A Conversation Between Authors Uzma Jalaluddin and Alisha Rai

A Conversation Between Authors Uzma Jalaluddin and Alisha Rai

A Note from Uzma Jalaluddin, Author of Ayesha At Last:


I'm always eager to get my hands on books written by Alisha Rai, and While You Were Dreaming, her YA debut, was no exception. Alisha's masterful ability to craft character and create a whole ecosystem firmly fixed in the complexities of modern life is a delight to behold! Sonia, the 16-year-old protagonist of this romantic, heartfelt, and important story, is a young woman both relatable and compelling. When we learn that Sonia's undocumented mother was recently deported to India, leaving her and her older sister Kareena to figure things out on their own, I knew this story would be special. Sonia then saves her crush from drowning, all while dressed in a kick-ass cosplay superhero costume, only to become a viral vigilante sensation after she fled the scene. So good! I loved the nods to the migration crisis, the thoughtful discussion of body positivity, brown-Auntie nosiness, and of course the nuanced portrayals of first, second, and third generation immigrants from diverse backgrounds. Add in the nods to the romcom classic While You Were Sleeping, and this novel truly has it all! Sonia's journey is both immensely readable, heart-breakingly hopeful, and hugely satisfying. Alisha, how do you do it all?


The following questions were written from Uzma to Alisha.


1.You've written several notable books already, and While You Were Dreaming is your debut into the world of young adult novels. How did writing this book differ in terms of structure, goals, and process?

This book was very much a labor of love. I've wanted to write a young adult book ever since my youngest siblings hit their teenage years. I wanted to give them what I never had, which was seeing someone they could relate to on a bookshelf. I'm thrilled the genre has expanded so much over the years that they now see multiple people who look like them on the shelves! The biggest difference between writing this book and writing my other books was tapping into a younger voice, and remembering that the struggles a first generation American teen might face today aren't necessarily the same struggles I faced at the same age; though the flutters of first love and relationship conflicts cross generational borders.


2. I absolutely loved the nods to the rom-com classic While You Were Sleeping (I would seriously watch Sandra Bullock doing the dishes). What was it about this movie that inspired you? I also got major Ms. Marvel vibes...was that another inspo?

Yes! Both were inspirations. While You Were Sleeping is one of the rare movies that can span the age gaps between me, my older sister, and my youngest sister. We all watch it at least once every holiday season. I think it's an excellent example of what a lot of romcoms in the RomCom Golden Age of the 90s did so well: package serious topics and emotions, like loneliness, together with humor and hope. And in my opinion, that's something that Ms. Marvel does well, too.


3. Let's talk about cosplay. Do you have any interest in the activity, or was it just a convenient way to hide Sonia's anonymity when she saves James in a superhero costume?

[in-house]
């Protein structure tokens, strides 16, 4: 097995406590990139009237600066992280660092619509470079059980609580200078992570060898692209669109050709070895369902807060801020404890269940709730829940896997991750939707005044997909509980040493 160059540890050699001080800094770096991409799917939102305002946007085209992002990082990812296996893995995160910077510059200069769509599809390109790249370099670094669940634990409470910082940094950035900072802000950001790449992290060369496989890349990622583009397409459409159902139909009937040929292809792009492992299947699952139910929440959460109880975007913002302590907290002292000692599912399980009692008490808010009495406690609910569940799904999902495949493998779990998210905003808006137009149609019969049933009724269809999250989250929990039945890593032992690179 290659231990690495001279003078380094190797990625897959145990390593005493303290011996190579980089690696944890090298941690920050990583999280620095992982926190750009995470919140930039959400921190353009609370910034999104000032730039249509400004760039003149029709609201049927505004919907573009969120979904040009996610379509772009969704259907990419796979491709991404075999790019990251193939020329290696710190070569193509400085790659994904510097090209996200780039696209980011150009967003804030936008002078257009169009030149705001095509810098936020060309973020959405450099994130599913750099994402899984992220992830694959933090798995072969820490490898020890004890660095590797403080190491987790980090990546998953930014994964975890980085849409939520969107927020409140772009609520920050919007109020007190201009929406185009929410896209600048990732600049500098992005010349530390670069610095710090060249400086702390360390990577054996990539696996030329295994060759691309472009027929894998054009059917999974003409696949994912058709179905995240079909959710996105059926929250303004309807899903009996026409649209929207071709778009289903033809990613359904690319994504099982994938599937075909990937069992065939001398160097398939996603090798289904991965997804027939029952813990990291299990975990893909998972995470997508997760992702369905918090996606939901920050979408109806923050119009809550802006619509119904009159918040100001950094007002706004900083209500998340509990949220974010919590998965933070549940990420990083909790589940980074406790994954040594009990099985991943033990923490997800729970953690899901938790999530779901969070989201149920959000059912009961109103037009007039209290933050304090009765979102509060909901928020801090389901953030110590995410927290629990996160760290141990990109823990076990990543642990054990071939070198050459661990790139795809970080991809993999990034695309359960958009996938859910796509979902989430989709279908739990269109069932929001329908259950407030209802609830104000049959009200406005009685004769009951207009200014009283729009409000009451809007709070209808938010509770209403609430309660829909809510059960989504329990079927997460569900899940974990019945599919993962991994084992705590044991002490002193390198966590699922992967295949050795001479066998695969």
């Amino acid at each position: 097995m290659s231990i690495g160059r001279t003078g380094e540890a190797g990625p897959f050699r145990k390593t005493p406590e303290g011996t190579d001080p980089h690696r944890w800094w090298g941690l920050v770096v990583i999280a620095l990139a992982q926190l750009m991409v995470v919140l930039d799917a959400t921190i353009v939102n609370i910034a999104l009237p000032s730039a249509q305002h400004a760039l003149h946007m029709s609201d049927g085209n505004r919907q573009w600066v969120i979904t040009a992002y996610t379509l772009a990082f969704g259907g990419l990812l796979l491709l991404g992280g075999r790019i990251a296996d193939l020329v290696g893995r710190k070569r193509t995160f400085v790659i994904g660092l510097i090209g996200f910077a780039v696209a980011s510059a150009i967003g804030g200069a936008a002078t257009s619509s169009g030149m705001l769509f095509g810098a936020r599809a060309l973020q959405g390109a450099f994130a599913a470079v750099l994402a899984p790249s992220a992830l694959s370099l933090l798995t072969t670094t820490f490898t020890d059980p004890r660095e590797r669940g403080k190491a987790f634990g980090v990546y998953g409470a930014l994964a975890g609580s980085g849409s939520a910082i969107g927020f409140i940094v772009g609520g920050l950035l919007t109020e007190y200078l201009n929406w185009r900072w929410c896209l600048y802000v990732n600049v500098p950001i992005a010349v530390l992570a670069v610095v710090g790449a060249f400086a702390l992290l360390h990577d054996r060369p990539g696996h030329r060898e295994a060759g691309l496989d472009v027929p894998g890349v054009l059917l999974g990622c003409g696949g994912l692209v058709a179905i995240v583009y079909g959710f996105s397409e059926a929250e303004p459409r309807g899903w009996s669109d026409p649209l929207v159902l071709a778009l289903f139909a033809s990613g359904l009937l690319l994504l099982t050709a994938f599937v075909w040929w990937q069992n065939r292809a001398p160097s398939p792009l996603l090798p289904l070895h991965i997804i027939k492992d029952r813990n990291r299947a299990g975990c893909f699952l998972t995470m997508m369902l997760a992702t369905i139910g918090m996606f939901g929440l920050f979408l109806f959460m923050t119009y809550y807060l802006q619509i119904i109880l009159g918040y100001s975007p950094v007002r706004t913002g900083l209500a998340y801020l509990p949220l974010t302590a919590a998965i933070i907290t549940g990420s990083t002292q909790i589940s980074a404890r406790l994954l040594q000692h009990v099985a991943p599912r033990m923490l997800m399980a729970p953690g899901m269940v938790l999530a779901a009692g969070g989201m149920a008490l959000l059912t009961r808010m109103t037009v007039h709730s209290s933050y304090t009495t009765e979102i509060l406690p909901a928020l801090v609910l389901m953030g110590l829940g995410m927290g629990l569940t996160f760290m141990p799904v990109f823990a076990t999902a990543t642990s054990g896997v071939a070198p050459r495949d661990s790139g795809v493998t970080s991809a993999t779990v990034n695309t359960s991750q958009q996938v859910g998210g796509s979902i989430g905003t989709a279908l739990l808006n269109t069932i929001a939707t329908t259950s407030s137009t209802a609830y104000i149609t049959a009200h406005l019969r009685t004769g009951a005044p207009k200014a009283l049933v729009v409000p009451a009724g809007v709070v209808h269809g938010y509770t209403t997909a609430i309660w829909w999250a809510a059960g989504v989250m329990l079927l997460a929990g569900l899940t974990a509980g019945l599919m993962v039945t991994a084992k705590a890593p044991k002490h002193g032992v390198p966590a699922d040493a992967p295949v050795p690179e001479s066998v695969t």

Oh no, I love cosplay, and Halloween's my favorite holiday. Like Sonia, I sometimes enjoy and appreciate costume construction more than the actual source material. One of my favorite memories is taking my brother to San Diego Comic Con a few years ago. We cosplayed in coordinating outfits every day, except for the day I was on a panel — where he jumped into the question line dressed as Miles Morales in a loving yet futile attempt to embarrass me.


4. You are a master of writing stories with nuanced characters who are BIPOC or part of other marginalized communities. Was this a goal for you as a diverse writer, or something that simply emerged from your own lived experience? In your opinion, what are some things to keep in mind when writing diverse characters? Do you have any pet peeves or portrayals that make you wince?

My main goal in writing romance is to make it clear that everyone is worthy of love and happiness. A lot of us grew up never seeing people who looked like us falling in love, and I'm hopeful that the next generation will be secure from the time they're young that they're main character material. My characters do unfold naturally, but I also try to be conscious of what I feel qualified to write. I think that's the most important thing to keep in mind, to be self-aware. There's some stories I just don't feel qualified to write because someone else could do more justice to them, and that's okay. And, yes, there's been South Asian American portrayals on TV or in movies that make me wince. But so long as the depiction isn't flat out racist or harmful, I remind myself that we're not a monolith, and what I find unrealistic may be someone else's lived experience. 


5. I loved all the food references in While You Were Dreaming. Favorite desi dish?

This is tough! I'm a snacker at heart so I love any and all Mumbai street food: pani puri, bhel, Bombay sandwiches, pav bhaji. I'm not South Indian, but I adore the cuisine, especially idli and masala dosa. This isn't a dish, but properly prepared masala chai runs through my veins. That is way more than one, sorry!


6. What do you hope readers take away from While You Were Dreaming?

I'd like them to take away the overall message of the story: that there can be hope and happiness even in the darkest of times. Hoping and dreaming are essential acts of self-care, and the best tools to get us through those messy periods in our lives.


A Final Note from Uzma:

While You Were Dreaming is a dream of a novel: passionate, funny, and so very human. While it doesn't shy away from serious issues or teenage angst, it manages —like all of Alisha's novels — to be a delicious confection, highly readable, and always hopeful.